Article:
Apart from a few areas (The AB’s would have to try bloody hard to match our Missed Tackle count at the moment), our stats from Match 1 are eerily similar to the All Black’s stats from Match 2. Heck, we even got in more offloads than they did. So while we were crucifying the Wallabies for their performance in the first game and lauding them for their performance in the second, it looks (on paper) like the All Blacks actually put in a Wallaby-esque performance in Dunedin. Yes, I believe we did play very well, I’m not going to take away from that performance.
I just found it interesting. That’s all.
So whatever you made of it as either the pessimist or the optimist there is something we do need to accept.
15 years! Two games. That’s all it took. Two games and its gone again. So again we will wait another year and see after 16 years of promises will we finally win the damn cup? As usual the Rugby Championship is all about if we can be the bridesmaid if we can beat South Africa. Can somebody tell me the difference was between this year and last? One key point was based on the available evidence on Saturday night the All Blacks had a bad game and we didn’t get blown off the park like usual. The other is a glimmer of hope in that we have managed to score some tries this year.
Our defence; 30 missed tackles (30.6%) in game one in comparison to the All Blacks 23 (14.1%) and 32 missed tackles in game two (22.8%) in comparison to 14 (14.8%). No, it’s clear the defence is not fixed. It was noticeable that in game 2 the defensive patterns had gone back to basic and still was not doing an adequate job. To give a bit more of a benchmark we can see the All Blacks average missed tackle percentage is around the 14.5% mark across both the games while the Wallabies is 26%. The Springboks is at 16.9% and the Puma’s is 21.8% for the first two games of the Rugby Championship.
In attack: if we have the ball we struggle to use it effectively. Even when we dominate possession we still can’t seem to use it effectively. Game 2 was really interesting in that we only had possession for 39% of the game. The 18 turnovers by the All Blacks not opportunist tries goes some way to explain the story but it does beg the question with that much ball being coughed up, and some of our tries coming from “other” errors, why couldn’t we do more with the opportunities. 18 turnovers! One stat that might give an indicator about our attacking style is we are consistently at about 50% less line brakes than the All Blacks. Does that show we are not attacking the line enough or just doing it poorly?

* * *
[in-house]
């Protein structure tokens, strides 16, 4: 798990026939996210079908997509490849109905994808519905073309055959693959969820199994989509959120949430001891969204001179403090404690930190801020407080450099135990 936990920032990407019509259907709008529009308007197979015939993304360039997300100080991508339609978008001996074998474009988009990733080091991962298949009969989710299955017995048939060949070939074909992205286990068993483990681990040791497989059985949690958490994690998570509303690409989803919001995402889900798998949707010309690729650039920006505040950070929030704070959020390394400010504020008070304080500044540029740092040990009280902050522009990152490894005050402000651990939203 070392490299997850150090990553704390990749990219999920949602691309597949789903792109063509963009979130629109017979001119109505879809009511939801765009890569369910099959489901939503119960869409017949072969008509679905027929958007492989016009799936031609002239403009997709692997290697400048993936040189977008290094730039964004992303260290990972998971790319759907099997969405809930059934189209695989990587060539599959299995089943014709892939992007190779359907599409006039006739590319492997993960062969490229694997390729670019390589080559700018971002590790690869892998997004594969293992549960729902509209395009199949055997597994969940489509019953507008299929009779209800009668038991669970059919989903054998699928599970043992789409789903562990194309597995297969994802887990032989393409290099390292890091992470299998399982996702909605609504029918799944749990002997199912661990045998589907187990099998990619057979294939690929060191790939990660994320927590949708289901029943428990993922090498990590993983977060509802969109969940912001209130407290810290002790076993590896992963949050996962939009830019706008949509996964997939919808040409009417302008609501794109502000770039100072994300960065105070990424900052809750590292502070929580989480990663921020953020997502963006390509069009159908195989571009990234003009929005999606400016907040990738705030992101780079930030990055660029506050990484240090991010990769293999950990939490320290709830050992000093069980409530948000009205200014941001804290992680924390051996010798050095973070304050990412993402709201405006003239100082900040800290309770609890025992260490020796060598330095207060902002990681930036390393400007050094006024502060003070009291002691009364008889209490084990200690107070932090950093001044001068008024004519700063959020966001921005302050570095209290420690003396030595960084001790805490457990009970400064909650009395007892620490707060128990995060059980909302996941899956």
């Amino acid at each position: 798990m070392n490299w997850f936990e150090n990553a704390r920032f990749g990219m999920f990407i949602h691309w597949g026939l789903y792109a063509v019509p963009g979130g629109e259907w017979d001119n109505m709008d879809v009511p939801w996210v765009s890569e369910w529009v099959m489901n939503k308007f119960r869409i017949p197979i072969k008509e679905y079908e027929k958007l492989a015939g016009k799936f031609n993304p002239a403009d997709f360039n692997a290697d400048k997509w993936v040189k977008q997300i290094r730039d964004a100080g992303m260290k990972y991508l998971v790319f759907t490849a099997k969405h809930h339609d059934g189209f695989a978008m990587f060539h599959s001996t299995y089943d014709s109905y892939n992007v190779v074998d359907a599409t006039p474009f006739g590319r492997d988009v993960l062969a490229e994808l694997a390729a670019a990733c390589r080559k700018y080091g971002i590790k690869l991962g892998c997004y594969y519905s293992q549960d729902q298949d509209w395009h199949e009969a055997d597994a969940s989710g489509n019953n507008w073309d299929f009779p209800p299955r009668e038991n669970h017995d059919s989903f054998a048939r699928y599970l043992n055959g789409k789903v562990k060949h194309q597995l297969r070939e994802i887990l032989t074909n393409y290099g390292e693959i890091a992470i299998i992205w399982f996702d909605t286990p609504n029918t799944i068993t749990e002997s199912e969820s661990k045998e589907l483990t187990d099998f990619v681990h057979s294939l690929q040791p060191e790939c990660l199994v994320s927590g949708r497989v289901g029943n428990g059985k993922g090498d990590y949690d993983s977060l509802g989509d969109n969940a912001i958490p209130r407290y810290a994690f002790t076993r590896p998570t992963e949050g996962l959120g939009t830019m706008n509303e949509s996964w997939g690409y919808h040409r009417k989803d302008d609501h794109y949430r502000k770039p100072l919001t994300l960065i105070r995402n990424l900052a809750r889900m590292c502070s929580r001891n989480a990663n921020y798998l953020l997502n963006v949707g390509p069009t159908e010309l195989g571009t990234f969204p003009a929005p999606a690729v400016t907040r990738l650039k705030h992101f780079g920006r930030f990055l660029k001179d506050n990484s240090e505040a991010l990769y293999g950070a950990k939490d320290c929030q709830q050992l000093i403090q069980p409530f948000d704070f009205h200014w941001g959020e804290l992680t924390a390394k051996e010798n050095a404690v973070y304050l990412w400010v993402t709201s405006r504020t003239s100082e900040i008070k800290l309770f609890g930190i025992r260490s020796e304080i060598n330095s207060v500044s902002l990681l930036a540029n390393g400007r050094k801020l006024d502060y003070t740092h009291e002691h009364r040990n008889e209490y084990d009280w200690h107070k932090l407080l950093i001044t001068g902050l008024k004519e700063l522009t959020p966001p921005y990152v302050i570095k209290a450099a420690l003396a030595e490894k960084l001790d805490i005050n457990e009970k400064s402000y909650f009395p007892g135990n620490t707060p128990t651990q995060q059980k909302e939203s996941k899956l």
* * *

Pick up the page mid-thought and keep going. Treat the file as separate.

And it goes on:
Looking at this objectively on performance the current Wallaby record is unsatisfactory. The performance trends are not moving in the desired direction and it’s clear that the issues appear systemic and ingrained as there has been no radical performance spikes that correlate with changes. In sport coaches can be title winners one week and sacked not long after as team performances plunge even with the same players or system who you were successful with. We have seen that with Leicester in the EPL and the Crusaders who, after many years as bridesmaids under Blackadder, Scott Robinson brought the key element that yielded the results. Is it time for change again? I see the NSWRL do not have anywhere near the same patience as the ARU and seem to based their decisions on RESULTS!! (I know – wild right).
Is this current level of performance sustainable and acceptable? There are comparisons and lessons that can be drawn to Stuart Lancaster and England. Lancaster had a winning percentage of 61% when he was sacked but the key issue was when they lost: 4 times runners up in the Six nations and we all know about that RWC results.